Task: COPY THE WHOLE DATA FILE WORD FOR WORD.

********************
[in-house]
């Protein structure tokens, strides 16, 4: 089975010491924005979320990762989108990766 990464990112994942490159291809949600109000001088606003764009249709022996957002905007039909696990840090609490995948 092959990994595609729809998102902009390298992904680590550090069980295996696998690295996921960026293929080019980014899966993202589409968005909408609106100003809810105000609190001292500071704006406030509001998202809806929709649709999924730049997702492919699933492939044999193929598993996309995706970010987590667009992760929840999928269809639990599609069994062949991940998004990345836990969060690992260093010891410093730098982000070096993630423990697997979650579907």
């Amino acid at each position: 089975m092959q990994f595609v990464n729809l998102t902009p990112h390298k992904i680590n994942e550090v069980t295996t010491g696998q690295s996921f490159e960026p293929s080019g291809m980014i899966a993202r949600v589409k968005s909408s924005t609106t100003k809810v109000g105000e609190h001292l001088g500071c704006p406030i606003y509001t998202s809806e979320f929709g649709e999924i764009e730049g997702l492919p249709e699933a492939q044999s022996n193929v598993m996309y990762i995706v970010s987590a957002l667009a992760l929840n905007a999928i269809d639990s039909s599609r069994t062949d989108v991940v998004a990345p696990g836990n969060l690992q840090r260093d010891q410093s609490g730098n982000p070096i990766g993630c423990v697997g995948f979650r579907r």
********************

[in-house]
């Protein structure tokens, strides 16, 4: 089975010491924005979320990762989108990766 990464990112994942490159291809949600109000001088606003764009249709022996957002905007039909696990840090609490995948 092959990994595609729809998102902009390298992904680590550090069980295996696998690295996921960026293929080019980014899966993202589409968005909408609106100003809810105000609190001292500071704006406030509001998202809806929709649709999924730049997702492919699933492939044999193929598993996309995706970010987590667009992760929840999928269809639990599609069994062949991940998004990345836990969060690992260093010891410093730098982000070096993630423990697997979650579907």
């Amino acid at each position: 089975m092959q990994f595609v990464n729809l998102t902009p990112h390298k992904i680590n994942e550090v069980t295996t010491g696998q690295s996921f490159e960026p293929s080019g291809m980014i899966a993202r949600v589409k968005s909408s924005t609106t100003k809810v109000g105000e609190h001292l001088g500071c704006p406030i606003y509001t998202s809806e979320f929709g649709e999924i764009e730049g997702l492919p249709e699933a492939q044999s022996n193929v598993m996309y990762i995706v970010s987590a957002l667009a992760l929840n905007a999928i269809d639990s039909s599609r069994t062949d989108v991940v998004a990345p696990g836990n969060l690992q840090r260093d010891q410093s609490g730098n982000p070096i990766g993630c423990v697997g995948f979650r579907r």